While women are much freer to engage in physical contact with each other, men remain suspect when they touch others. There is only one space in our culture where long-term platonic physical contact is condoned for men, and that is between fathers and their very young children.

The Transformative Effect of Fatherhood

I found this kind of physical connection when my son was born. As a stay at home dad, I spent years with my son. Day after day, he sat in the crook of my arm, his little arm across my shoulder, his hand on the back of my neck. As he surveyed the world from on high, I came to know a level of contentment and calm that had previously been missing in my life.

The physical connection between us was so transformative that it changed my view of who I am and what my role is in the world. Yet it took having a child to bring this calming experience to me because so few other opportunities are possible to teach men the value and power of gentle loving touch.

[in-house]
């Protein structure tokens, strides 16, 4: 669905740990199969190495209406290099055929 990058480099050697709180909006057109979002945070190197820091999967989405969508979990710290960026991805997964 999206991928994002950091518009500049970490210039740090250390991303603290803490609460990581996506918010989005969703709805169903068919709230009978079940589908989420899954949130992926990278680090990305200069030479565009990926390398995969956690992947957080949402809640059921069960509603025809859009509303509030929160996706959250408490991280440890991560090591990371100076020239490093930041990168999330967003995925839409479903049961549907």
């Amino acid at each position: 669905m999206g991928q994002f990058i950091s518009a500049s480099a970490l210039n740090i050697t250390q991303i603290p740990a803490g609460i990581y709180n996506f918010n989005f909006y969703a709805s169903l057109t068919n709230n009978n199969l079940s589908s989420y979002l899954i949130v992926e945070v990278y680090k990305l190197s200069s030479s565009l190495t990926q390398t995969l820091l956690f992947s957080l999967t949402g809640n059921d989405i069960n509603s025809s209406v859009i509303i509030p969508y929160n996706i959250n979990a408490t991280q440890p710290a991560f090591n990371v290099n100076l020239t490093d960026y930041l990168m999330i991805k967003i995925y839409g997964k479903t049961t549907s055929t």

Fatherhood has the potential to transform the way men think about touch. Photo by Joice Kelly

A Lack of Physical Connection

As a young child and as a teenager, contact between myself and others simply didn’t happen unless it came in the form of roughhousing or unwelcome bullying. My mother backed off from contact with me very early on, in part, I think, due to her upbringing. I can only guess that in her parent’s house physical touch was something for toddlers, but not for children past a certain age. Add to that, the fact that my father was absent due to my parent’s divorce and years of work overseas, and it meant I grew up without being held or touched.

This left me with huge insecurities about human contact. I was well into my twenties before I could put my arm around a girl I was dating without first getting drunk. To this day, I remain uncertain about where and how to approach contact with people, even those I consider close friends. It’s not that I can’t do it, it’s just that it remains awkward, odd. As if we all feel like we’re doing something slightly…off?